2. Decode the YAML files into generic objects, so that we can access .metadata.labels

  3. Assert that the desired label is there.

With Rego, this particular test is relatively easy:

recommended_labels {

warn_labels[msg] {
  input.kind != "CustomResourceDefinition"
  not recommended_labels

  msg = sprintf("%s/%s has not recommended labels", [input.kind, name])

Let’s break down the structure:

  1. recommended_labels is an object that verifies that .metadata.labels contain the desired label keys.

  2. warn_labels[msg] is a Rule. If all expressions in the brackets match (including msg), this Rule is considered true.

  3. Since the prefix of the rule is warn_, it will only print a Warning message if there is an object that matches the rule. With deny_, it would fail the test.

Rego (like Datalog and its ancestor Prolog) is declarative. The lines within a rule are not evaluated imperatively. It is important to keep that in mind when writing rules, as it can cause many headaches.

Let’s translate the example to English:

  1. In recommended_labels, we will test whether the Kubernetes object (named input) contains "app.kubernetes.io/managed-by" in the .metadata.labels dictionary. We ignore the actual value here. Since recommended_labels is not a rule, it’s not yet used.

  2. When conftest matches an Object against the rule warn_labels, all expressions in the rule have to evaluate True.

  3. If we pass a CRD, the result of the rule is False because of input.kind != "CustomResourceDefinition", thus the rule does not match, and the test passes.

  4. If we pass a Deployment, we have at least input.kind != "CustomResourceDefinition" that equals to True, but remember, all expressions have to be evaluated.

  5. The other expression, not recommended_labels checks if the object is missing the desired labels. If the given Deployment has the labels, it will fail the rule and pass the test. A Deployment that doesn’t have the labels would match the rule, and thus fail the test.

  6. By now the rule would already match with a Deployment without the labels, and thus fail the test, but we want to give a reason why. As the final expression, we will assign the msg variable a human readable message why the rule matches. Remember, this line can also be the first one since the execution order is determined by Rego and not line by line.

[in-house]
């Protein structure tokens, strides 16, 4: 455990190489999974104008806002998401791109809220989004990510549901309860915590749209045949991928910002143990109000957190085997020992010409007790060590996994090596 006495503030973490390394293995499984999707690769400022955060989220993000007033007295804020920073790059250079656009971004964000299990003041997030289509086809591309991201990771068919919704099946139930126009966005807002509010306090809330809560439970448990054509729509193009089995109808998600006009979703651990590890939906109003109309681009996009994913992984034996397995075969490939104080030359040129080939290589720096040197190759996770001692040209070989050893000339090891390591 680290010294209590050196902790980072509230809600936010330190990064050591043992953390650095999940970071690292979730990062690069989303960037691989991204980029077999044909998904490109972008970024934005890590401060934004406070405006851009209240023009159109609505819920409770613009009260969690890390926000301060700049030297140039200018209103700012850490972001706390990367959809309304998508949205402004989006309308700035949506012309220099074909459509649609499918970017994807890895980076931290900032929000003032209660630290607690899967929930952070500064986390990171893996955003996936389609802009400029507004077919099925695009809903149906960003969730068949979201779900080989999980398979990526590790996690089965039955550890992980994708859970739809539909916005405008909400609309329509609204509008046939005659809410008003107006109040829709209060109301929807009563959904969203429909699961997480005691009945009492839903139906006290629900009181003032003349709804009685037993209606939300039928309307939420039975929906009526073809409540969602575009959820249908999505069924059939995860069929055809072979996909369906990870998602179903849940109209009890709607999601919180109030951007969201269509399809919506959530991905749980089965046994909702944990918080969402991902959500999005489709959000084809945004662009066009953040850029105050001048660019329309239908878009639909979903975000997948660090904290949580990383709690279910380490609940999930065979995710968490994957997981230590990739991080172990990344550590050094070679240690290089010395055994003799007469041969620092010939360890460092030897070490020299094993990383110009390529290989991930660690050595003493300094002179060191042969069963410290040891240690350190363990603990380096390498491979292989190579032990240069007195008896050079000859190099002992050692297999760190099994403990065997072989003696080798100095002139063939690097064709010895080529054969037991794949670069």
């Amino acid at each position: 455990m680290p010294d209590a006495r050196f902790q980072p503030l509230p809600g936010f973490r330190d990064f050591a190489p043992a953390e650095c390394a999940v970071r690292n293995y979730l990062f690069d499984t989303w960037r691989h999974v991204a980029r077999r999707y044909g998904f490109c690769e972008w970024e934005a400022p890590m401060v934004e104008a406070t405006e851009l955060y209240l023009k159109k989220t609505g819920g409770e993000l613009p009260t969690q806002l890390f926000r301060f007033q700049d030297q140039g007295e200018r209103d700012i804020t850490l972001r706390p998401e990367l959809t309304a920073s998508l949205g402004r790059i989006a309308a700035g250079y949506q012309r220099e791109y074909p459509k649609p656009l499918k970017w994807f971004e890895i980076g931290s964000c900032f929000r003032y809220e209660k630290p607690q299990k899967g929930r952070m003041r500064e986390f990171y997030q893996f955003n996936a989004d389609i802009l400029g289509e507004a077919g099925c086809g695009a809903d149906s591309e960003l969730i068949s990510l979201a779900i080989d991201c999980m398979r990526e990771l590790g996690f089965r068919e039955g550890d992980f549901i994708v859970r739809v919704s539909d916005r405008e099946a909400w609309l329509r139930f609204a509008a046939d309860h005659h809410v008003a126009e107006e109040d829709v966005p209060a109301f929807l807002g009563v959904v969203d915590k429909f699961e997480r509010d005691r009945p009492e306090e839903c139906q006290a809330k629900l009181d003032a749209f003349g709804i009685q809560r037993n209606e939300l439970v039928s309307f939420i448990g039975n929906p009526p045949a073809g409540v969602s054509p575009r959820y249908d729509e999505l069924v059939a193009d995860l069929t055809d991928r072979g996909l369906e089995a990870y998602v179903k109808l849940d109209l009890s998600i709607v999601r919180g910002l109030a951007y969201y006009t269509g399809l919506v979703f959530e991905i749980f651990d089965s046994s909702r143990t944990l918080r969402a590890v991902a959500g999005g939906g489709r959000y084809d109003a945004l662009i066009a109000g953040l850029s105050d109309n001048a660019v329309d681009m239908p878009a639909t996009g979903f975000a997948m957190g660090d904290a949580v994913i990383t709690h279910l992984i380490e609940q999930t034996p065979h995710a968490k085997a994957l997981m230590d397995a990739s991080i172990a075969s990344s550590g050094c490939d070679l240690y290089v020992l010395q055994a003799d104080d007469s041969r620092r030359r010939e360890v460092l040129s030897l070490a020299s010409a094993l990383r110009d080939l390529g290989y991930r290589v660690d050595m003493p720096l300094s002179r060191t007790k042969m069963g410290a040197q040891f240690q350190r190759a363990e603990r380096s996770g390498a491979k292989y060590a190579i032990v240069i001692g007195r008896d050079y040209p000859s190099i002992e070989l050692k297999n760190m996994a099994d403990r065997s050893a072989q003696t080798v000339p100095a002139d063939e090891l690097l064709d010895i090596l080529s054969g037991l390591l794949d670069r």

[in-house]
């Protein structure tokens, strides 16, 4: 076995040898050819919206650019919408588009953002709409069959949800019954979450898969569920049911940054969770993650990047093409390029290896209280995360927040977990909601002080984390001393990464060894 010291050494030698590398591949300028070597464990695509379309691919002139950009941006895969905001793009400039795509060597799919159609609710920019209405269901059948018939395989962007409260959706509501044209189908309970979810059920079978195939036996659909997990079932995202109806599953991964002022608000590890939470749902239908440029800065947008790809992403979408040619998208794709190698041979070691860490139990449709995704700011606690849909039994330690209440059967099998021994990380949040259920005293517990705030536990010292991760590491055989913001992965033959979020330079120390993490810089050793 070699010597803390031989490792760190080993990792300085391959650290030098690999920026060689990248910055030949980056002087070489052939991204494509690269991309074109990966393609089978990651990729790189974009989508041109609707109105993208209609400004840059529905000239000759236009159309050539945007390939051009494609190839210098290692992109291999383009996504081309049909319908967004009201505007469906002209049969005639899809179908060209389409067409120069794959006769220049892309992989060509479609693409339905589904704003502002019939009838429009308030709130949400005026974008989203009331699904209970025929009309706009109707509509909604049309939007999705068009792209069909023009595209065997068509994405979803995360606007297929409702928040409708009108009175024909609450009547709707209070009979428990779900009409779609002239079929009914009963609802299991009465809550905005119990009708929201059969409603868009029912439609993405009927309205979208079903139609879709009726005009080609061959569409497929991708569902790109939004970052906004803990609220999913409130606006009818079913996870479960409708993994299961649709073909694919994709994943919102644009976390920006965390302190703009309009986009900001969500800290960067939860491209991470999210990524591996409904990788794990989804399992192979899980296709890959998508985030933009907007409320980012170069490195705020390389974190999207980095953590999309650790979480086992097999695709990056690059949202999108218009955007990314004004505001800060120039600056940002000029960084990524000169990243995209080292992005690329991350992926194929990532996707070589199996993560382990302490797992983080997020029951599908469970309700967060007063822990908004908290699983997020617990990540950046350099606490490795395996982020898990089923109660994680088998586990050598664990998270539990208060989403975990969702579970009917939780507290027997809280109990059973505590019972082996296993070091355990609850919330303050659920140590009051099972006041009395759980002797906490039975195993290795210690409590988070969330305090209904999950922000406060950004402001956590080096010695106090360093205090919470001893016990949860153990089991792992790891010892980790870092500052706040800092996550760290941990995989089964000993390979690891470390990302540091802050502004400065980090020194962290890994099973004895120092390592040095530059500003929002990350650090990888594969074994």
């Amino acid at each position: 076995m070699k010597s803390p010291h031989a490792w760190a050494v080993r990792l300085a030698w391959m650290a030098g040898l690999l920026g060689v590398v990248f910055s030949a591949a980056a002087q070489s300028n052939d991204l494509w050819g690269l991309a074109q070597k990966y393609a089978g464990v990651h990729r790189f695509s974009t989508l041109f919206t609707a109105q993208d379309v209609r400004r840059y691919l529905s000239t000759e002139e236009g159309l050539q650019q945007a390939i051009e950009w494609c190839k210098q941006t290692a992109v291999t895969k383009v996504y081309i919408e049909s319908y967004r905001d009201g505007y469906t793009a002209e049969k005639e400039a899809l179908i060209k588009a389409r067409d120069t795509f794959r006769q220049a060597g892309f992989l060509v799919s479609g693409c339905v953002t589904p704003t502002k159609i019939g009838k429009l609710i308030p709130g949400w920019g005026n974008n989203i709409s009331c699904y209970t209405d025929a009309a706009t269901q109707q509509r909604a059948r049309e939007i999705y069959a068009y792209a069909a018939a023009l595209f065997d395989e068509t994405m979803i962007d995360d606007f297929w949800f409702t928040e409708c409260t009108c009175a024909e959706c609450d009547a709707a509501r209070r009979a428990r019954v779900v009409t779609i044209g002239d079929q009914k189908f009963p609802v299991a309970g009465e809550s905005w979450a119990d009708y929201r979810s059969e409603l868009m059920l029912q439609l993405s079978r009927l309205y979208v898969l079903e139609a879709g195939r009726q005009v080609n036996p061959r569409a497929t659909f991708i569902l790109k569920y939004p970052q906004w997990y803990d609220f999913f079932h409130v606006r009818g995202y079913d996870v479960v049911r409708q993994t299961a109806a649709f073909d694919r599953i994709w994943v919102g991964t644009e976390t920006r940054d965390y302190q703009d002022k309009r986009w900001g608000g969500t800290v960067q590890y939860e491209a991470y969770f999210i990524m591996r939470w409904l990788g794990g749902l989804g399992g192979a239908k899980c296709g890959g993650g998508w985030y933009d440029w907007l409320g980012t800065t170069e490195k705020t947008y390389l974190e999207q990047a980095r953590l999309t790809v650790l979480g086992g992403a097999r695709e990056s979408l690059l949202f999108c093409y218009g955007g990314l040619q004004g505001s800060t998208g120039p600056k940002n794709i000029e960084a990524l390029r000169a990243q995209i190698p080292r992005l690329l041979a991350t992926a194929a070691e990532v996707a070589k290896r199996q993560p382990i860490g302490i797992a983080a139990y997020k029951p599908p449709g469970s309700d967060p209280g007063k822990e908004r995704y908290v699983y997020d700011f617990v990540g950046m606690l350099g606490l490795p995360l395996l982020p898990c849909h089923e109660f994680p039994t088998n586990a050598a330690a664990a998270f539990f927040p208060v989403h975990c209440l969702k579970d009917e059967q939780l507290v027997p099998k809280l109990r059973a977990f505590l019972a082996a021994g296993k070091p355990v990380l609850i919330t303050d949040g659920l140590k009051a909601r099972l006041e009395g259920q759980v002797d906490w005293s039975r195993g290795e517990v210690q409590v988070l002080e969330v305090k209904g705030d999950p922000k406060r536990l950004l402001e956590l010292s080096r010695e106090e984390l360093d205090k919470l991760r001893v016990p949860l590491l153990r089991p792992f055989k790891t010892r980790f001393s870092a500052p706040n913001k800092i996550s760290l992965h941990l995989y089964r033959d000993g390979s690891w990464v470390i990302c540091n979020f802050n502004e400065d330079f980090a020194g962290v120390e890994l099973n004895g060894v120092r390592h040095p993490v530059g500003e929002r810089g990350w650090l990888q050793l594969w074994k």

If we now also pass a Namespace or Service objects, the same rules can be applied, since all these objects share the common property .metadata.labels.

If we want to check whether a Namespace has the correct name, this could look like this:

deny_namespace[msg] {
  input.kind = "Namespace"
  ns := "syn-espejo"
  not input.metadata.name = ns

  msg = sprintf("Namespace is not %s", [ns])

In this example, we are using the variable ns to not repeat ourselves. The expression not input.metadata.name = "syn-espejo" is equivalent, but we want to reduce code duplication in the msg expression.

Running the policies could look like this:

$ DOCKER_CMD --volume "${PWD}/tests/policies:/policy" openpolicyagent/conftest:latest test --policy /policy $(find . -type f -wholename "./compiled/${COMPONENT_NAME}/*.yaml")
WARN - ./compiled/espejo/espejo/05_rbac.yaml - ClusterRole/syn-espejo has not recommended labels
WARN - ./compiled/espejo/espejo/05_rbac.yaml - ServiceAccount/espejo has not recommended labels
WARN - ./compiled/espejo/espejo/05_rbac.yaml - ClusterRoleBinding/syn-espejo has not recommended labels
WARN - ./compiled/espejo/espejo/01_namespace.yaml - Namespace/syn-espejo has not recommended labels

14 tests, 10 passed, 4 warnings, 0 failures, 0 exceptions

Run all tests

You could declare all the test commands in the Makefile. Have a look at Component-Espejo for an example. This should also help running tests in any CI/CD pipelines, such as GitHub Actions.


I hope this guide has shown how we can test our component without having to compile a whole catalog and applying it to a cluster.

At the moment, we are limited to only have tests against a single compilation (e.g. the default parameters). Later on, we want to enable testing different parameter sets.